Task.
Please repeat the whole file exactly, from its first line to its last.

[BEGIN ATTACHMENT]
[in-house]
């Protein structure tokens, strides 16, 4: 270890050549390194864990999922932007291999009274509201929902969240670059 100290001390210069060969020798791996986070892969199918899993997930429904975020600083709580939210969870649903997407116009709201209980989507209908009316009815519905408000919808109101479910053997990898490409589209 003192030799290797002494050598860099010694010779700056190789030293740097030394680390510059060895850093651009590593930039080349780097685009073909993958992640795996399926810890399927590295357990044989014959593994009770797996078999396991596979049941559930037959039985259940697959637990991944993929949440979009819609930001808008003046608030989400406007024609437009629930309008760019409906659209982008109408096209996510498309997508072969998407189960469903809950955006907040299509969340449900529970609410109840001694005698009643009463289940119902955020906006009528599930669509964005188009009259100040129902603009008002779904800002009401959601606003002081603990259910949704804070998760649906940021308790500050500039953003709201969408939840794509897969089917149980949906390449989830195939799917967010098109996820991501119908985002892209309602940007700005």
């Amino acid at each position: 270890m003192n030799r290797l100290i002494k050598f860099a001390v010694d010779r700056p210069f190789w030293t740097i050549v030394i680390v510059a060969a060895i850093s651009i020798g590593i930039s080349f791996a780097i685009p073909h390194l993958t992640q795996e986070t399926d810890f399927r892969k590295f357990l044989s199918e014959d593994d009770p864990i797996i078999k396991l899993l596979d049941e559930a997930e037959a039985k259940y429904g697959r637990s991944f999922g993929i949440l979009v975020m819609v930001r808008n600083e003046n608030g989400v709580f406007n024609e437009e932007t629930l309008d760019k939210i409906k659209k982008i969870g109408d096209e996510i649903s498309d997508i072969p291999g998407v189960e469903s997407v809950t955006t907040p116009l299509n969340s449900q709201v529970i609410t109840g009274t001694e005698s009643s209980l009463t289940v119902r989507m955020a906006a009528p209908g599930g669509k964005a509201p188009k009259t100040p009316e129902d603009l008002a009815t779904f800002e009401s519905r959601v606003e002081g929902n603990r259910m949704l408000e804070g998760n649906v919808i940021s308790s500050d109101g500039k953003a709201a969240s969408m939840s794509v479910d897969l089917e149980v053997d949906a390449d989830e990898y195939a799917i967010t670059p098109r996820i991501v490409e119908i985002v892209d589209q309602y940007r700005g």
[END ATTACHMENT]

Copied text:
[in-house]
């Protein structure tokens, strides 16, 4: 270890050549390194864990999922932007291999009274509201929902969240670059 100290001390210069060969020798791996986070892969199918899993997930429904975020600083709580939210969870649903997407116009709201209980989507209908009316009815519905408000919808109101479910053997990898490409589209 003192030799290797002494050598860099010694010779700056190789030293740097030394680390510059060895850093651009590593930039080349780097685009073909993958992640795996399926810890399927590295357990044989014959593994009770797996078999396991596979049941559930037959039985259940697959637990991944993929949440979009819609930001808008003046608030989400406007024609437009629930309008760019409906659209982008109408096209996510498309997508072969998407189960469903809950955006907040299509969340449900529970609410109840001694005698009643009463289940119902955020906006009528599930669509964005188009009259100040129902603009008002779904800002009401959601606003002081603990259910949704804070998760649906940021308790500050500039953003709201969408939840794509897969089917149980949906390449989830195939799917967010098109996820991501119908985002892209309602940007700005």
């Amino acid at each position: 270890m003192n030799r290797l100290i002494k050598f860099a001390v010694d010779r700056p210069f190789w030293t740097i050549v030394i680390v510059a060969a060895i850093s651009i020798g590593i930039s080349f791996a780097i685009p073909h390194l993958t992640q795996e986070t399926d810890f399927r892969k590295f357990l044989s199918e014959d593994d009770p864990i797996i078999k396991l899993l596979d049941e559930a997930e037959a039985k259940y429904g697959r637990s991944f999922g993929i949440l979009v975020m819609v930001r808008n600083e003046n608030g989400v709580f406007n024609e437009e932007t629930l309008d760019k939210i409906k659209k982008i969870g109408d096209e996510i649903s498309d997508i072969p291999g998407v189960e469903s997407v809950t955006t907040p116009l299509n969340s449900q709201v529970i609410t109840g009274t001694e005698s009643s209980l009463t289940v119902r989507m955020a906006a009528p209908g599930g669509k964005a509201p188009k009259t100040p009316e129902d603009l008002a009815t779904f800002e009401s519905r959601v606003e002081g929902n603990r259910m949704l408000e804070g998760n649906v919808i940021s308790s500050d109101g500039k953003a709201a969240s969408m939840s794509v479910d897969l089917e149980v053997d949906a390449d989830e990898y195939a799917i967010t670059p098109r996820i991501v490409e119908i985002v892209d589209q309602y940007r700005g």